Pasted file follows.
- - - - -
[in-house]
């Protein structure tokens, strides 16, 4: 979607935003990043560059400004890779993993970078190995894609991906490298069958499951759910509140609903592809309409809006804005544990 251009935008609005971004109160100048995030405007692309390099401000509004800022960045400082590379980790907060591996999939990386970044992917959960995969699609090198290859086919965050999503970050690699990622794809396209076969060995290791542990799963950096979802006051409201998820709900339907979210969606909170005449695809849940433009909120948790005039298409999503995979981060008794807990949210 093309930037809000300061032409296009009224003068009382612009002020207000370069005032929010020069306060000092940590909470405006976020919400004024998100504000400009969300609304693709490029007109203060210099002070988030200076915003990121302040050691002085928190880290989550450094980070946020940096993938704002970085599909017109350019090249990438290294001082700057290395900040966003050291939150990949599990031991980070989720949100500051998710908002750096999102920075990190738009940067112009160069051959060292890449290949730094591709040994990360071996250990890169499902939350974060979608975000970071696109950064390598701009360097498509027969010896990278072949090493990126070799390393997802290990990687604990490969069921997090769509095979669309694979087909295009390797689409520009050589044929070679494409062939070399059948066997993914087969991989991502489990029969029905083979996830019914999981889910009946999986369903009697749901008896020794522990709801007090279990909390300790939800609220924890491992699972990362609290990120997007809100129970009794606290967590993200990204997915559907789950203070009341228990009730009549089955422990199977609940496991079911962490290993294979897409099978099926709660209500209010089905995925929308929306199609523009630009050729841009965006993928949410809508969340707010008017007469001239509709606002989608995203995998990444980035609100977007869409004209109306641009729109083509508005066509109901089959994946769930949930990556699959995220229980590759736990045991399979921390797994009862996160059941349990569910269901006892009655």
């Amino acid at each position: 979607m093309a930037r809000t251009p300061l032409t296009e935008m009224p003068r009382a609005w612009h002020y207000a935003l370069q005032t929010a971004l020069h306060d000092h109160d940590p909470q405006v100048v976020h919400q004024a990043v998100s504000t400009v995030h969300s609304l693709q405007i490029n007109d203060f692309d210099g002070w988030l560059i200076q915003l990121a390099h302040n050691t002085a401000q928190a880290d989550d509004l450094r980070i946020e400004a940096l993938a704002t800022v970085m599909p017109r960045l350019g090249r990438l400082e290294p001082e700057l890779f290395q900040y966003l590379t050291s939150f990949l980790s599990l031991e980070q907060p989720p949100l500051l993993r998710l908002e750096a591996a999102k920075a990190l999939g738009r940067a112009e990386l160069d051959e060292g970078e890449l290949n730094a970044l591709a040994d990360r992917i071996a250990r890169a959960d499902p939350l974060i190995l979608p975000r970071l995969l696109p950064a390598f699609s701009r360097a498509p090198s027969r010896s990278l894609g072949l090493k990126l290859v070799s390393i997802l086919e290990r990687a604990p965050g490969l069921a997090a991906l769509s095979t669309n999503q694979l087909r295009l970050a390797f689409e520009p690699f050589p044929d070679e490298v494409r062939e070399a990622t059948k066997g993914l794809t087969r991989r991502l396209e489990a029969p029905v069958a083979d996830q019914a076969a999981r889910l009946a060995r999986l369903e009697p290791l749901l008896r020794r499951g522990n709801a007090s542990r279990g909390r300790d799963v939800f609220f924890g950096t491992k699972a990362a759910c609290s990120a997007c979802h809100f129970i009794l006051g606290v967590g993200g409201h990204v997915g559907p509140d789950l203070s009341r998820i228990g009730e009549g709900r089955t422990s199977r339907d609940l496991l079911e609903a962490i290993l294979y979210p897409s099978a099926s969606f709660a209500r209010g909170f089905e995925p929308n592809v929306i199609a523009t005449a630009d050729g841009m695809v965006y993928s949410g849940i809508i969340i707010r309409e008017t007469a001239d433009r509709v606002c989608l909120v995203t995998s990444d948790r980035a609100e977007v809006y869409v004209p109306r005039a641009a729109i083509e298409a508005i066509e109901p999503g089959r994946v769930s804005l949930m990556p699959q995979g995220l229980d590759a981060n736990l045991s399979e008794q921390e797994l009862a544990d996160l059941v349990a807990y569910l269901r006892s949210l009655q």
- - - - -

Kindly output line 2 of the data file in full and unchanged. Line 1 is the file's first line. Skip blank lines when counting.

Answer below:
């Protein structure tokens, strides 16, 4: 979607935003990043560059400004890779993993970078190995894609991906490298069958499951759910509140609903592809309409809006804005544990 251009935008609005971004109160100048995030405007692309390099401000509004800022960045400082590379980790907060591996999939990386970044992917959960995969699609090198290859086919965050999503970050690699990622794809396209076969060995290791542990799963950096979802006051409201998820709900339907979210969606909170005449695809849940433009909120948790005039298409999503995979981060008794807990949210 093309930037809000300061032409296009009224003068009382612009002020207000370069005032929010020069306060000092940590909470405006976020919400004024998100504000400009969300609304693709490029007109203060210099002070988030200076915003990121302040050691002085928190880290989550450094980070946020940096993938704002970085599909017109350019090249990438290294001082700057290395900040966003050291939150990949599990031991980070989720949100500051998710908002750096999102920075990190738009940067112009160069051959060292890449290949730094591709040994990360071996250990890169499902939350974060979608975000970071696109950064390598701009360097498509027969010896990278072949090493990126070799390393997802290990990687604990490969069921997090769509095979669309694979087909295009390797689409520009050589044929070679494409062939070399059948066997993914087969991989991502489990029969029905083979996830019914999981889910009946999986369903009697749901008896020794522990709801007090279990909390300790939800609220924890491992699972990362609290990120997007809100129970009794606290967590993200990204997915559907789950203070009341228990009730009549089955422990199977609940496991079911962490290993294979897409099978099926709660209500209010089905995925929308929306199609523009630009050729841009965006993928949410809508969340707010008017007469001239509709606002989608995203995998990444980035609100977007869409004209109306641009729109083509508005066509109901089959994946769930949930990556699959995220229980590759736990045991399979921390797994009862996160059941349990569910269901006892009655």